Adequate cerebrospinal fluid (CSF) concentrations and activity of β-lactam antibiotics are difficult to achieve in meningitis caused by drug-resistant Streptococcus pneumonias. Aim: To compare the pharmacodynamic and bacteriologic effectiveness of different dosing regimens of CRO in experimental CRSP meningitis. Methods: Meningitis was induced in rabbits by intracisternal inoculation of CRSP (MIC & MBC = 4μg/ml). CRO (150-400 mg/kg/day) was given IV in one or two doses. The correlation between bacterial killing rate (BKR) (Δ log 10 CFU/ml/h) and percentage of time that CRO conc, exceeded the MBC (T > MBC), C peak/MBC or AUC/MBC in CSF was determined. Results: CSF CRO conc exceeded the MBC within 30 minutes of administration in all animals. In the first 24 hours the 200 mg/kg/q12h regimen, compared with 400 mg/kg/q24h regimen, was associated with a greater T > MBC (87 ± 10% vs 60 ± 22%; p = 0.03) and greater BKR (0.2 ± 0.04 vs 0.13 ± 0.07; p = 0.003). However, CSF bacterial concentrations were similar by 48 h. By stepwise multiple regression only T > MBC in CSF during the first 24 h of therapy correlated independently with the BKR (p = 0.001); other indices (C peak/MBC and AUC/MBC) were strongly related to T > MBC and did not correlate independently with BKR. T > MBC of 95-100% was needed for sterilization of the CSF in 24 h. Conclusion: The T > MBC of CRO in CSF is the most important determinant of bacteriologic effictiveness in experimental highly CRSP meningitis. In the first 24 h twice daily dosing of CRO was more rapidly bactericidal than daily dosing.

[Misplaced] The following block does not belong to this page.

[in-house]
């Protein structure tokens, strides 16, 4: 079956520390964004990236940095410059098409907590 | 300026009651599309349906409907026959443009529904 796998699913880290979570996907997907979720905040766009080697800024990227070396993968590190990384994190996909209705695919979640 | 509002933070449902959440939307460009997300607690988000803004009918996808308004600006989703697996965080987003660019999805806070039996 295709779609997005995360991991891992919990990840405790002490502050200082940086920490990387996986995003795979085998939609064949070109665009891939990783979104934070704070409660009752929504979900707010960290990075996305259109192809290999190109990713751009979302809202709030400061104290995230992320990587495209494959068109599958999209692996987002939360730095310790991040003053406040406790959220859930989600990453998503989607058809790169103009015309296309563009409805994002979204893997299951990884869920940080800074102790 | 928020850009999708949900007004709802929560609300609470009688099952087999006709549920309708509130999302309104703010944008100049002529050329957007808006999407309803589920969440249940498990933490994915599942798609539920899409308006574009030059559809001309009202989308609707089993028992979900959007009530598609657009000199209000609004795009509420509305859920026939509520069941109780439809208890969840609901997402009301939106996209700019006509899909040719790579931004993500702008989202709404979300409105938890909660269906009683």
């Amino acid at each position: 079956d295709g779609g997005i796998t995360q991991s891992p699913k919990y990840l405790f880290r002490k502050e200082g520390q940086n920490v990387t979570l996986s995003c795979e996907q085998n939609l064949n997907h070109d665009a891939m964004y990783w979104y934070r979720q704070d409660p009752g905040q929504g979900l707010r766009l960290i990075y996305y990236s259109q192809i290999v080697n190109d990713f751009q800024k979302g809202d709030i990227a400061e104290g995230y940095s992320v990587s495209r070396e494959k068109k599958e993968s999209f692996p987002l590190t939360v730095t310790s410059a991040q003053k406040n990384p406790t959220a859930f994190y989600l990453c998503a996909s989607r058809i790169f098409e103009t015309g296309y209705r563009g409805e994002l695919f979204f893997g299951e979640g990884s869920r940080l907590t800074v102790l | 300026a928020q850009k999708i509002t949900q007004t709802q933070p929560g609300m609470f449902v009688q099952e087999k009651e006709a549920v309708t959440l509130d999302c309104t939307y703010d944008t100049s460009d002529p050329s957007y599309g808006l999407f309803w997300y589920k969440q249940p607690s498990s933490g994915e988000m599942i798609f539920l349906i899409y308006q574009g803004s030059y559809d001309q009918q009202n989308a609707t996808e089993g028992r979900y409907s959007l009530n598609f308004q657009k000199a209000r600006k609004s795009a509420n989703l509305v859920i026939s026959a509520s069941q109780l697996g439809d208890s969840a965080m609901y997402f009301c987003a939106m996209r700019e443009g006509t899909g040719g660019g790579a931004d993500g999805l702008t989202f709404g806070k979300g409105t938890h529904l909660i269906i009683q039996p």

|Original language||English (US)|
|Number of pages||1|
|Journal||Clinical Infectious Diseases|
|State||Published - Dec 1 1997|
ASJC Scopus subject areas
- Microbiology (medical)
- Infectious Diseases